Then to Martin Memorial Hospital where I found other changes had taken place. The entire ICU waiting area has been renovated (just completed). The cabinet with the tribute to Vaughn that had been in there has been removed. The staff at the desk didn’t know about any of it. I called back on Monday and spoke to the head of volunteers and she said she would call me with updated information. According to what she was able to find out it turns out that when the cabinet was removed most items were returned to the family after Marian’s death. There are plans to put his red jacket and Marian’s plaque (picture?) of service in the board room when the renovation is complete. 


An entire new wing of the hospital is named The Frances Langford Heart Institute. In talking with a volunteer she commented on what a wonderful, generous person she was.


St. Mary’s Episcopal Church where Vaughn and Marian attended was right around the corner so I stopped there for a photo op. Obviously quite a bit of renovation had been done there also. I was able to talk to the vicar, but she was too young to know anything personally, but remembers hearing from older members talk about Marian and Vaughn’s time there and their efforts to make fundraising events a success.


Monday, April 20


It was another gorgeous day and time to find that beautiful home. No problem. The addition “High Point” is very easy to find. The ride down High Point Road to 91 past those other homes was very enjoyable and at the very end around the corner – there it was. It has been taken care of very well. I stopped to look and take a few pictures. I just sat in my car. There was a home for sale across the street so I figured if anyone said anything I could say I was interested in that home for sale.


Now it was time for a tour of old town Stuart. Took a ride in a free golf cart with a driver very interested in getting the word out about Stuart.  After the riding tour, I then just walked and window shopped and took pictures. The driver had given me a tip about a restaurant right on the water that had excellent seafood so off I went to find Spoto’s Oyster Bar. Oysters on the half shell followed by fried oysters made me need to walk some more -- just down the street for ice cream. Have I mentioned that I have eaten VERY well on this  trip.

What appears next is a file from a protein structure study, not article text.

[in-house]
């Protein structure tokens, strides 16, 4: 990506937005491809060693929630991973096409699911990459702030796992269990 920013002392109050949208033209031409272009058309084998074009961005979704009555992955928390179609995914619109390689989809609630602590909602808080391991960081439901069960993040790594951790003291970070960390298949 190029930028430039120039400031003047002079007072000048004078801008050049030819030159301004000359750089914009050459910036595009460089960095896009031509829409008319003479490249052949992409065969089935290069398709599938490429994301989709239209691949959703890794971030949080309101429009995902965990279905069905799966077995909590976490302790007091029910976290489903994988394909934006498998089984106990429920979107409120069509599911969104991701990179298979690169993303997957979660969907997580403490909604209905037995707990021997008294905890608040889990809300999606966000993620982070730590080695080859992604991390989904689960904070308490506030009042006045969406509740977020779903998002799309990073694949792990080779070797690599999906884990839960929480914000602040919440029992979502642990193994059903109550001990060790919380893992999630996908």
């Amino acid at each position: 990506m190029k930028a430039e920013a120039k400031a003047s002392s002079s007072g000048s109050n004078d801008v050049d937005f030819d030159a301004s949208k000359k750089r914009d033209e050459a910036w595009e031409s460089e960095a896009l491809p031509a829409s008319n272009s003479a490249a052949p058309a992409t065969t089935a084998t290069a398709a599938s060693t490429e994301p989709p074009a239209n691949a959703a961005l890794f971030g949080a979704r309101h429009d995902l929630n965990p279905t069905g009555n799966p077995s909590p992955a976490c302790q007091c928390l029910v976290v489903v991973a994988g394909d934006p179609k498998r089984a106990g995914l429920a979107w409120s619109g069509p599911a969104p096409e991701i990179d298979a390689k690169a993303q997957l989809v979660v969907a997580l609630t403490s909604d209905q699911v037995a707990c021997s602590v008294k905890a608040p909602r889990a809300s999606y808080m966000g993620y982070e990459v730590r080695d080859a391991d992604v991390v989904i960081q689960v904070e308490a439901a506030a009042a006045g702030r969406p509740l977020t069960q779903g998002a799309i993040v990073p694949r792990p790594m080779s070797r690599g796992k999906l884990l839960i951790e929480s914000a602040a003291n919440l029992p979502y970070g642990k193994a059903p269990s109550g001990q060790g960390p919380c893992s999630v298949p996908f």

Now, the  best and the saddest part. I made my way to the Fernhill Cemetery office to find out exactly where Marian and Vaughn were buried. . . a very kind gentleman led me to the place. He says that there are still quite a few visitors to ask about the Monroes. He also directed me to a Publix for flowers. When I returned to get the little metal vases to stick in the ground, he even took the flowers and cut them for me. I then spent some time at the gravesite saying goodbye and shedding a few tears.




Parting Thoughts


This man is so special to me. I fondly remember having seen his show as a high school senior, leading him outside (at his request) for an autograph session. He was so patient as he talked to everyone and asked about OUR plans. Fast forward ten years. My husband planned a surprise birthday dinner at the Hyatt Regency in Atlanta and requested the song “Blue Moon” to be sung for me. It was! You would think that should be enough for him to be a very special person to me. NOT SO. At one point in my college career I wrote a note to Mr. Monroe and a personal reply just blew me away! “Learn the music and then sing the MEANING of the words TO your audience.”  That advice has stood me in good stead ever since.


My journey was not over, but the main reason for making the journey had been accomplished. Therefore, there will always be a place in my heart for "the man and his music."